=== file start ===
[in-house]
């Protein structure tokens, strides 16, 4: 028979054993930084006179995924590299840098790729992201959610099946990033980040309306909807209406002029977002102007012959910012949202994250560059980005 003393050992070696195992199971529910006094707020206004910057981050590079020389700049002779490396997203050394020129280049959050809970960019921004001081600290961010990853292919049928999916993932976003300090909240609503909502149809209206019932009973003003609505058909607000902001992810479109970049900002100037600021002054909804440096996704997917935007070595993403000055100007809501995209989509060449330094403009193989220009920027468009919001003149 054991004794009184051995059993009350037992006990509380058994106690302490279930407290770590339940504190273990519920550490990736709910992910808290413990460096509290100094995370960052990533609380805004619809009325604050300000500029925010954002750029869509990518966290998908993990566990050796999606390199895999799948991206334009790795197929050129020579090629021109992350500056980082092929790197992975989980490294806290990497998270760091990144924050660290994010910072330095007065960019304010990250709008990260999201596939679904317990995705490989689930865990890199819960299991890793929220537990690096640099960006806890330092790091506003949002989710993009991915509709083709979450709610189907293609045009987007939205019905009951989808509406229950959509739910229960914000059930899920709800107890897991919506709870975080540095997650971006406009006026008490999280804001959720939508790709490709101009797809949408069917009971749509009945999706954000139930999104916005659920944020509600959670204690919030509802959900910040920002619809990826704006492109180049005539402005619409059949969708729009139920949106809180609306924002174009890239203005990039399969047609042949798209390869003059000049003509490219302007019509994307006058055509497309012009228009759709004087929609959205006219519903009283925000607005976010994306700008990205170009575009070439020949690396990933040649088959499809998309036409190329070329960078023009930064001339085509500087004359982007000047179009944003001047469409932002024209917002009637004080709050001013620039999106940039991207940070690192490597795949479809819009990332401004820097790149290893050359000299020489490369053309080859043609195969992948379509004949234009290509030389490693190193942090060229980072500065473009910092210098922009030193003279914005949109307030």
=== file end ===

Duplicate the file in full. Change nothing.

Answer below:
[in-house]
């Protein structure tokens, strides 16, 4: 028979054993930084006179995924590299840098790729992201959610099946990033980040309306909807209406002029977002102007012959910012949202994250560059980005 003393050992070696195992199971529910006094707020206004910057981050590079020389700049002779490396997203050394020129280049959050809970960019921004001081600290961010990853292919049928999916993932976003300090909240609503909502149809209206019932009973003003609505058909607000902001992810479109970049900002100037600021002054909804440096996704997917935007070595993403000055100007809501995209989509060449330094403009193989220009920027468009919001003149 054991004794009184051995059993009350037992006990509380058994106690302490279930407290770590339940504190273990519920550490990736709910992910808290413990460096509290100094995370960052990533609380805004619809009325604050300000500029925010954002750029869509990518966290998908993990566990050796999606390199895999799948991206334009790795197929050129020579090629021109992350500056980082092929790197992975989980490294806290990497998270760091990144924050660290994010910072330095007065960019304010990250709008990260999201596939679904317990995705490989689930865990890199819960299991890793929220537990690096640099960006806890330092790091506003949002989710993009991915509709083709979450709610189907293609045009987007939205019905009951989808509406229950959509739910229960914000059930899920709800107890897991919506709870975080540095997650971006406009006026008490999280804001959720939508790709490709101009797809949408069917009971749509009945999706954000139930999104916005659920944020509600959670204690919030509802959900910040920002619809990826704006492109180049005539402005619409059949969708729009139920949106809180609306924002174009890239203005990039399969047609042949798209390869003059000049003509490219302007019509994307006058055509497309012009228009759709004087929609959205006219519903009283925000607005976010994306700008990205170009575009070439020949690396990933040649088959499809998309036409190329070329960078023009930064001339085509500087004359982007000047179009944003001047469409932002024209917002009637004080709050001013620039999106940039991207940070690192490597795949479809819009990332401004820097790149290893050359000299020489490369053309080859043609195969992948379509004949234009290509030389490693190193942090060229980072500065473009910092210098922009030193003279914005949109307030």